Block Dudu Myeni from directorships for life, OUTA and SAAPA ask court
“The mismanagement of state-owned enterprises (SOEs) has brought our country close to ruin, and OUTA and SAAPA’s application to have Dudu Myeni declared a delinquent director, seeks to reverse this trend.”
With these words, advocate Carol Steinberg (for OUTA and SAAPA) started her opening statement in the Dudu Myeni trial. The trial itself finally got under way on 29 January after Myeni lost two appeal attempts (with costs). For more on those failed appeals see here.
In her statement, Steinberg highlighted various reasons why OUTA and SAAPA want the court to declare Myeni a delinquent director.
Steinberg called it “a matter of unquestionable public importance involving one of the country’s most beleaguered SOEs” and said evidence to be led would demonstrate that Myeni's time at SAA was “marked by decay and financial ruin”. She was the only constant in a “constantly rotating” SAA board from her initial appointment as a director in 2009 until her departure in October 2017. This time was marked by what Steinberg called “a pattern of unlawful and improper activities (by Myeni) that harmed SAA, and by extension the South African public”. During this time, the airline was also technically insolvent, and SAA had government-guaranteed loans of R19.1 billion.
The application deals with four sets of transactions and incidents: the Emirates deal; the Airbus deal; the BnP Capital deal (which OUTA stopped via court intervention); and the Ernst and Young report.
According to OUTA’s statement to the court, Myeni’s actions followed a clear pattern, with four constant “themes of misconduct”.
· Dishonesty: she repeatedly misrepresented SAA board resolutions and decisions in her dealings with Cabinet ministers and SAA’s partners.
· Obstruction and interference: she repeatedly interfered in SAA’s operations to delay and obstruct key deals, contrary to SAA’s best interests, in a manner that was wilful or grossly negligent.
· Improperly inserting middlemen: Myeni repeatedly supported the insertion of middlemen into key deals, in breach of SAA’s procurement obligations and her fiduciary duties to act in SAA’s best interests, using BBEEE as a cover for her nefarious activities.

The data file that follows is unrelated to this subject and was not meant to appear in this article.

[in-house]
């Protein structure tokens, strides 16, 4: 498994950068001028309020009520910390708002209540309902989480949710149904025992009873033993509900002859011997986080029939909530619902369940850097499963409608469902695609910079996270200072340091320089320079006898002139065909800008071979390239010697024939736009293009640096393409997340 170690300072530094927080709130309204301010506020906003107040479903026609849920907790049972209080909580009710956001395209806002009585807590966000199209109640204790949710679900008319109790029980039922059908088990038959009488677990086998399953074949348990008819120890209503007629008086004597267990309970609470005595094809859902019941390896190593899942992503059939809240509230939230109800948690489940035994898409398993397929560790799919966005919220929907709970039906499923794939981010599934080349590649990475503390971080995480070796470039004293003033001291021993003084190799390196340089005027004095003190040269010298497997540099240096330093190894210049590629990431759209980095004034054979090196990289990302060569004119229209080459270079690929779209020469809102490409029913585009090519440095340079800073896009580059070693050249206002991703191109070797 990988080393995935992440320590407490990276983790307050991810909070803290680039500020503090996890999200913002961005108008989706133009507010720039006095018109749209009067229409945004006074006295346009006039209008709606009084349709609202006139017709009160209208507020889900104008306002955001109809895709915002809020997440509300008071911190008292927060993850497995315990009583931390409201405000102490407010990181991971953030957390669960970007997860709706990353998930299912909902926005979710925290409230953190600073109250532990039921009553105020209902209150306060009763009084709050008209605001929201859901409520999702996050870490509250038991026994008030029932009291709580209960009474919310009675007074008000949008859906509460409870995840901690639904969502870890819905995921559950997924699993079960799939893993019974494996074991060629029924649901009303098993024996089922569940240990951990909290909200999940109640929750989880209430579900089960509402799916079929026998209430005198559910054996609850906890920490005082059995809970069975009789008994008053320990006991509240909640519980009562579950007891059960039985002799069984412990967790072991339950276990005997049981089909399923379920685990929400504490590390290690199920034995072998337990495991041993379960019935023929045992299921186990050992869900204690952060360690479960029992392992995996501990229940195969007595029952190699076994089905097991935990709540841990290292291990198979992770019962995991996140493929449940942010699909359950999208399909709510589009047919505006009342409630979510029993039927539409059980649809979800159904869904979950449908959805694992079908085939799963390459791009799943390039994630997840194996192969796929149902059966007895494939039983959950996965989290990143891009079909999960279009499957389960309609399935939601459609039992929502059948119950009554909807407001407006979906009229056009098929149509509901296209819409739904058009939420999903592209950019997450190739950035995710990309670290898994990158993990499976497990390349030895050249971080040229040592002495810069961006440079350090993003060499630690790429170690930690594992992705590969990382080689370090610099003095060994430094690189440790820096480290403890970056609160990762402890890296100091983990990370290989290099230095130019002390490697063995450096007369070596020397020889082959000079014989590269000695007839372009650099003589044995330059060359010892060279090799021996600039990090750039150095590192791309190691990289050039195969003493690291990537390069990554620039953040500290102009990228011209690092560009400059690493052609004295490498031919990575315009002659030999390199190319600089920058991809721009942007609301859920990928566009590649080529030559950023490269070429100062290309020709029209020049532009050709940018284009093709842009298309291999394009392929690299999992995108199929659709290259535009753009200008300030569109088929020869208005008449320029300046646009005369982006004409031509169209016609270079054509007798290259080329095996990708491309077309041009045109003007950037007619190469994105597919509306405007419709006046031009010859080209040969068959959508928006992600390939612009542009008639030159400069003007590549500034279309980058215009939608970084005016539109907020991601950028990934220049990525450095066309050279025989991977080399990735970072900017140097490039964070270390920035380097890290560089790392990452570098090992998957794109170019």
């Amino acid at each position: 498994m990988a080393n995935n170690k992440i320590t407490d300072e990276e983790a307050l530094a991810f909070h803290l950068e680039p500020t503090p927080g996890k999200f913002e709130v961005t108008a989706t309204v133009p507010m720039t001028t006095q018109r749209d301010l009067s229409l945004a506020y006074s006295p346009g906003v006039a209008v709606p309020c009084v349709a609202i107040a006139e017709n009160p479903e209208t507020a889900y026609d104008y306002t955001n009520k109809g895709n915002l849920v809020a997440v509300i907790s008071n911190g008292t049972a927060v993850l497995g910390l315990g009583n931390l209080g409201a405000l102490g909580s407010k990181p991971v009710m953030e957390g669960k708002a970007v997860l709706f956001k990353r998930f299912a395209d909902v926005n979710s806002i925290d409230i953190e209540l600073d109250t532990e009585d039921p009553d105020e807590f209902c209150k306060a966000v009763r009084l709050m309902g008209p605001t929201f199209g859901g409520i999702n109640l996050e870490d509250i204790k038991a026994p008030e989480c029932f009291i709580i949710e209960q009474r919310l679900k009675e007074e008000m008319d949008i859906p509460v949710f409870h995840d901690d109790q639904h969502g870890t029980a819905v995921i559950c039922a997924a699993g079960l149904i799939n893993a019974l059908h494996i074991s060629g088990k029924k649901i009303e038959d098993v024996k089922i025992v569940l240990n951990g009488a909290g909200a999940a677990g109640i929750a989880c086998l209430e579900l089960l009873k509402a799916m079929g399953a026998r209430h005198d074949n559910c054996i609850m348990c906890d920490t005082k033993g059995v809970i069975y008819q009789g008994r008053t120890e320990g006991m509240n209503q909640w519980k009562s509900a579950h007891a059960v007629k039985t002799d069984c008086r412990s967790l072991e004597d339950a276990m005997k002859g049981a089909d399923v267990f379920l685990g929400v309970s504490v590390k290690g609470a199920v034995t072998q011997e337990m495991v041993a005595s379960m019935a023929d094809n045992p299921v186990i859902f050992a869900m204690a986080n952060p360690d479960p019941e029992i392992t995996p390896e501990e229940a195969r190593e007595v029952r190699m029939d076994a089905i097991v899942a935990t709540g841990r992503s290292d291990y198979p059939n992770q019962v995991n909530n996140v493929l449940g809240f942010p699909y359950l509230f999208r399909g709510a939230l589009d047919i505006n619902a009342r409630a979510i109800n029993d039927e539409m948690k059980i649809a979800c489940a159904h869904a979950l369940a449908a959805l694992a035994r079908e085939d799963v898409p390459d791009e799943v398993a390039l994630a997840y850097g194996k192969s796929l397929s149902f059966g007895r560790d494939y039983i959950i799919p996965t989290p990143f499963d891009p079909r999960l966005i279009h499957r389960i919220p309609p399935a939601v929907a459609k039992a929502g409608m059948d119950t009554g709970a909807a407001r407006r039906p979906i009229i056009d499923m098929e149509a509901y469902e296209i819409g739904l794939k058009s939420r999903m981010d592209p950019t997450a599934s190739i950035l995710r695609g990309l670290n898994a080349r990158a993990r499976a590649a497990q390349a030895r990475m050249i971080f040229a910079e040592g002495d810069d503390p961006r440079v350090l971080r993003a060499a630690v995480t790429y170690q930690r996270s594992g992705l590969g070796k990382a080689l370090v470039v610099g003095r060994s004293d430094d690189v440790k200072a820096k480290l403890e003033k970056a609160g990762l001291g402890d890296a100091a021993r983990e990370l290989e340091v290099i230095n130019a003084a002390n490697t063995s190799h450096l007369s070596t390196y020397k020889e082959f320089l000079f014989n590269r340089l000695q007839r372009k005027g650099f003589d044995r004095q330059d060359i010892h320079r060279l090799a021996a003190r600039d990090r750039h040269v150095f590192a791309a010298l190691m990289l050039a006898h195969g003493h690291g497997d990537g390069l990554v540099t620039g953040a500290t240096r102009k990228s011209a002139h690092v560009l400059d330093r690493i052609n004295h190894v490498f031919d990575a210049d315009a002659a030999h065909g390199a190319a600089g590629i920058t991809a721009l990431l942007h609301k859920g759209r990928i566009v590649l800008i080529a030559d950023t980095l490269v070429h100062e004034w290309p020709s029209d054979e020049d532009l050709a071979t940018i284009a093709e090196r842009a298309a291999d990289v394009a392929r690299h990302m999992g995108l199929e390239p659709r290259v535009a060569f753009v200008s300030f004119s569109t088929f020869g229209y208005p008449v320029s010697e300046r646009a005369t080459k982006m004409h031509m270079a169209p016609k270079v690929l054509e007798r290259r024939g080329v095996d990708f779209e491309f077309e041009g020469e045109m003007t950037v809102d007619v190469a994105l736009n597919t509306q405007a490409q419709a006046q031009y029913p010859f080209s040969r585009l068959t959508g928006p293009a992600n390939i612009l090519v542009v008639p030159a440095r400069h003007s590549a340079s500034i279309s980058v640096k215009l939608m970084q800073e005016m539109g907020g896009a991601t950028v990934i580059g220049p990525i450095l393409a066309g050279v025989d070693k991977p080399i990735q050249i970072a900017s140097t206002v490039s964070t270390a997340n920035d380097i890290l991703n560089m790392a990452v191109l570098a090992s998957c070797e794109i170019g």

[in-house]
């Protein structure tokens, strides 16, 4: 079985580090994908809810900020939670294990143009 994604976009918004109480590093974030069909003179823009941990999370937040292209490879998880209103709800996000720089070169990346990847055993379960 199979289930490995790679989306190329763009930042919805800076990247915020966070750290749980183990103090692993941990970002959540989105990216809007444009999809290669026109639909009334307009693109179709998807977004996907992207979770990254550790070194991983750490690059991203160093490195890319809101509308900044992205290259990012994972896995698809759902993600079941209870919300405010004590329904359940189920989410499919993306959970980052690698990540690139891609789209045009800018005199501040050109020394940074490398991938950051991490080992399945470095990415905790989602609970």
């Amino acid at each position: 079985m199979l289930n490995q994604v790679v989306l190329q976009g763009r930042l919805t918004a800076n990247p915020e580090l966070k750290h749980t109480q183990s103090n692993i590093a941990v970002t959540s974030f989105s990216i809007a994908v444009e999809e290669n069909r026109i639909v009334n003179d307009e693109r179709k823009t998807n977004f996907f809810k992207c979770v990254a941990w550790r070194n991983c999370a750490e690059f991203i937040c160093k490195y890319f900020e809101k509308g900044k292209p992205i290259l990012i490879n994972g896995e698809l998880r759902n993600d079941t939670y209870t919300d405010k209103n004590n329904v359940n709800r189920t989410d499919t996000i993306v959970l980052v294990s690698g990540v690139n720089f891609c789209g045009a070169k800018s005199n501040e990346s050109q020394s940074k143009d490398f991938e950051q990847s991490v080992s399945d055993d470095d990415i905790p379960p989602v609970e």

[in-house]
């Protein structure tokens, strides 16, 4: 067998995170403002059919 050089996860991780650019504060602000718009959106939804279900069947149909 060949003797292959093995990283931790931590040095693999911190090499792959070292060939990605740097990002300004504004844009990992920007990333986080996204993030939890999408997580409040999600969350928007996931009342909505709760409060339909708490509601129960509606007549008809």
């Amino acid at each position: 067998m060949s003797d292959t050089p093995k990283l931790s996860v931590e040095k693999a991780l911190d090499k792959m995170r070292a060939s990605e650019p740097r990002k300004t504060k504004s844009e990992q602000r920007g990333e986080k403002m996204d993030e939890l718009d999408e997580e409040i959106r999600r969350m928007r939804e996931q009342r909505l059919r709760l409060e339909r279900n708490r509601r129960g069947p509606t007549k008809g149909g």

· Poor governance: Myeni flouted fundamental governance procedures and principles in managing the affairs of the board.
Why are OUTA and SAAPA singling out Myeni for this delinquency action?
Steinberg said there are at least three good reasons to focus on Myeni.
Firstly, Myeni was a constant on a board that underwent significant and frequent upheavals, and her role in directorships and roles at SAA are common cause. Secondly, Myeni was intimately and actively involved in a pattern of unlawful and improper activities during her time at the helm of SAA. Thirdly, accountability must start at the top: a chairperson has special duties and responsibilities over and above those of ordinary board members, and “whataboutsim” does not excuse her conduct.
OUTA and SAAPA believe that other members of the SAA board who supported her unlawful activities should also face delinquency applications, and that authorities must act against any other SAA directors or officials found to be involved in mismanagement and corruption at SAA. We cannot do the work of law enforcement, and therefore focused our efforts and limited resources on the primary culprit.
In our view, the arguments and evidence gathered by our legal team will show that the SAA board, led by Myeni, breached SAA’s procurement policy and the Public Finance Management Act in various respects by failing to exercise proper oversight. Her failure to interrogate board submissions and to detect patent unlawfulness was wilful or, at the very least, grossly negligent in the circumstances.
We believe she cannot escape responsibility by appealing to a collective, as she was a member of the board and is responsible for her role in these unlawful acts. Even if this were not the case, she was the sole director to approve the patently unlawful cancellation fee (of the BnP Capital deal).
Therefore, OUTA and SAAPA’s legal team concludes that Myeni’s conduct warrants a court declaration of delinquency.
A delinquency declaration would bar Myeni from holding any directorships for at least seven years. However, the court has discretion to lengthen this, and Steinberg asked the court to make this a lifelong delinquency order.